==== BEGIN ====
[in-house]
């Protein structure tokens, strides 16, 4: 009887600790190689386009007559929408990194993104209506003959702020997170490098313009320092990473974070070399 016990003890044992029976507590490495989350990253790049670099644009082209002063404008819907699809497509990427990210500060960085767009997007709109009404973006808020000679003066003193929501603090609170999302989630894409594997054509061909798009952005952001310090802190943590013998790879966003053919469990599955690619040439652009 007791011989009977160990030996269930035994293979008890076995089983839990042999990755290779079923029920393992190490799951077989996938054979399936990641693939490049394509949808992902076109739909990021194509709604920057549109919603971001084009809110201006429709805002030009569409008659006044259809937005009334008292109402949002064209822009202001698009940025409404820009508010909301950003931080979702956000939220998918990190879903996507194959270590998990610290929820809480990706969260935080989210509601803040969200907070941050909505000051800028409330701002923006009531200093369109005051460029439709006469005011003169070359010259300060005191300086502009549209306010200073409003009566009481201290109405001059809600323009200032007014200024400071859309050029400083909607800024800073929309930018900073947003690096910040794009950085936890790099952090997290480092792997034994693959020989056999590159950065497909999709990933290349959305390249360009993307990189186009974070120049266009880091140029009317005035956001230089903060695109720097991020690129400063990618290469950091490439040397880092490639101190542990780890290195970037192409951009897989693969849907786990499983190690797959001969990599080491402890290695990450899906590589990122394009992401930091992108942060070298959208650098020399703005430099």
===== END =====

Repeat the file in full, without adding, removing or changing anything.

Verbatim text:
[in-house]
């Protein structure tokens, strides 16, 4: 009887600790190689386009007559929408990194993104209506003959702020997170490098313009320092990473974070070399 016990003890044992029976507590490495989350990253790049670099644009082209002063404008819907699809497509990427990210500060960085767009997007709109009404973006808020000679003066003193929501603090609170999302989630894409594997054509061909798009952005952001310090802190943590013998790879966003053919469990599955690619040439652009 007791011989009977160990030996269930035994293979008890076995089983839990042999990755290779079923029920393992190490799951077989996938054979399936990641693939490049394509949808992902076109739909990021194509709604920057549109919603971001084009809110201006429709805002030009569409008659006044259809937005009334008292109402949002064209822009202001698009940025409404820009508010909301950003931080979702956000939220998918990190879903996507194959270590998990610290929820809480990706969260935080989210509601803040969200907070941050909505000051800028409330701002923006009531200093369109005051460029439709006469005011003169070359010259300060005191300086502009549209306010200073409003009566009481201290109405001059809600323009200032007014200024400071859309050029400083909607800024800073929309930018900073947003690096910040794009950085936890790099952090997290480092792997034994693959020989056999590159950065497909999709990933290349959305390249360009993307990189186009974070120049266009880091140029009317005035956001230089903060695109720097991020690129400063990618290469950091490439040397880092490639101190542990780890290195970037192409951009897989693969849907786990499983190690797959001969990599080491402890290695990450899906590589990122394009992401930091992108942060070298959208650098020399703005430099």